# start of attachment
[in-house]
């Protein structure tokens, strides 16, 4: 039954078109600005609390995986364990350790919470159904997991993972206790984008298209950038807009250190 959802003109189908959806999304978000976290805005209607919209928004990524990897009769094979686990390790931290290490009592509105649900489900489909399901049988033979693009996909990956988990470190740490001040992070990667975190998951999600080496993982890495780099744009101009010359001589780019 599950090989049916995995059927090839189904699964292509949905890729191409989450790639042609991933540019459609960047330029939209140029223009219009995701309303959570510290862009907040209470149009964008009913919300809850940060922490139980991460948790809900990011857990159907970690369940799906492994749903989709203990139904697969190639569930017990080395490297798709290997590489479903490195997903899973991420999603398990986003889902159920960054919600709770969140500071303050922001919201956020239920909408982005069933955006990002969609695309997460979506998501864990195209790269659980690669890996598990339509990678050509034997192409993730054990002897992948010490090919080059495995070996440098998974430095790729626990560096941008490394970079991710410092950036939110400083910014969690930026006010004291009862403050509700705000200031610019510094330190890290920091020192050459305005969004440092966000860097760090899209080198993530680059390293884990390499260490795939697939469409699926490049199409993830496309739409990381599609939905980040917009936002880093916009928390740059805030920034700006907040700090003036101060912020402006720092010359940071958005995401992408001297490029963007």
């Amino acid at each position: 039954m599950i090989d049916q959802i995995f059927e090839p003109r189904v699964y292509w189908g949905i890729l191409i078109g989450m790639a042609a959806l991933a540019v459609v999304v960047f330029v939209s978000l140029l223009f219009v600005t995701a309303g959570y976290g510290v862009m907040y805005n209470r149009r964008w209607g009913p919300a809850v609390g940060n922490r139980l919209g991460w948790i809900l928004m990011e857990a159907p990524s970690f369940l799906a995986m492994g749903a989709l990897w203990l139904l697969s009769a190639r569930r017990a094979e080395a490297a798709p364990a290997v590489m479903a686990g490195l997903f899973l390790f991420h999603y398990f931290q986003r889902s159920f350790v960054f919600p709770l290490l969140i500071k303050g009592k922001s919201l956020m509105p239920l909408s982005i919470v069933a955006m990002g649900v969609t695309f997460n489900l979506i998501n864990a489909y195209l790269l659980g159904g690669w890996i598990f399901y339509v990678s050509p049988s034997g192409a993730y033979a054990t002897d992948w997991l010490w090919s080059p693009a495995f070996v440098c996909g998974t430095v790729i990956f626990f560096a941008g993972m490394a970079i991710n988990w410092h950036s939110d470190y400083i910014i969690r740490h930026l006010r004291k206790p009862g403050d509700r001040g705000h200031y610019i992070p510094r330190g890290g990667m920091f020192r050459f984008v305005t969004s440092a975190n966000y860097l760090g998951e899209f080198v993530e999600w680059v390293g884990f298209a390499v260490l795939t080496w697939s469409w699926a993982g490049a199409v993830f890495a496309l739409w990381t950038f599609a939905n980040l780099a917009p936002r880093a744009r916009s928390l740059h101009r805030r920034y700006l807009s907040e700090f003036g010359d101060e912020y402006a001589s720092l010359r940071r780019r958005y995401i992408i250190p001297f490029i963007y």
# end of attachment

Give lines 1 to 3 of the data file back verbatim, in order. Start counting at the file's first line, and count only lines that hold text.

[in-house]
């Protein structure tokens, strides 16, 4: 039954078109600005609390995986364990350790919470159904997991993972206790984008298209950038807009250190 959802003109189908959806999304978000976290805005209607919209928004990524990897009769094979686990390790931290290490009592509105649900489900489909399901049988033979693009996909990956988990470190740490001040992070990667975190998951999600080496993982890495780099744009101009010359001589780019 599950090989049916995995059927090839189904699964292509949905890729191409989450790639042609991933540019459609960047330029939209140029223009219009995701309303959570510290862009907040209470149009964008009913919300809850940060922490139980991460948790809900990011857990159907970690369940799906492994749903989709203990139904697969190639569930017990080395490297798709290997590489479903490195997903899973991420999603398990986003889902159920960054919600709770969140500071303050922001919201956020239920909408982005069933955006990002969609695309997460979506998501864990195209790269659980690669890996598990339509990678050509034997192409993730054990002897992948010490090919080059495995070996440098998974430095790729626990560096941008490394970079991710410092950036939110400083910014969690930026006010004291009862403050509700705000200031610019510094330190890290920091020192050459305005969004440092966000860097760090899209080198993530680059390293884990390499260490795939697939469409699926490049199409993830496309739409990381599609939905980040917009936002880093916009928390740059805030920034700006907040700090003036101060912020402006720092010359940071958005995401992408001297490029963007």
């Amino acid at each position: 039954m599950i090989d049916q959802i995995f059927e090839p003109r189904v699964y292509w189908g949905i890729l191409i078109g989450m790639a042609a959806l991933a540019v459609v999304v960047f330029v939209s978000l140029l223009f219009v600005t995701a309303g959570y976290g510290v862009m907040y805005n209470r149009r964008w209607g009913p919300a809850v609390g940060n922490r139980l919209g991460w948790i809900l928004m990011e857990a159907p990524s970690f369940l799906a995986m492994g749903a989709l990897w203990l139904l697969s009769a190639r569930r017990a094979e080395a490297a798709p364990a290997v590489m479903a686990g490195l997903f899973l390790f991420h999603y398990f931290q986003r889902s159920f350790v960054f919600p709770l290490l969140i500071k303050g009592k922001s919201l956020m509105p239920l909408s982005i919470v069933a955006m990002g649900v969609t695309f997460n489900l979506i998501n864990a489909y195209l790269l659980g159904g690669w890996i598990f399901y339509v990678s050509p049988s034997g192409a993730y033979a054990t002897d992948w997991l010490w090919s080059p693009a495995f070996v440098c996909g998974t430095v790729i990956f626990f560096a941008g993972m490394a970079i991710n988990w410092h950036s939110d470190y400083i910014i969690r740490h930026l006010r004291k206790p009862g403050d509700r001040g705000h200031y610019i992070p510094r330190g890290g990667m920091f020192r050459f984008v305005t969004s440092a975190n966000y860097l760090g998951e899209f080198v993530e999600w680059v390293g884990f298209a390499v260490l795939t080496w697939s469409w699926a993982g490049a199409v993830f890495a496309l739409w990381t950038f599609a939905n980040l780099a917009p936002r880093a744009r916009s928390l740059h101009r805030r920034y700006l807009s907040e700090f003036g010359d101060e912020y402006a001589s720092l010359r940071r780019r958005y995401i992408i250190p001297f490029i963007y």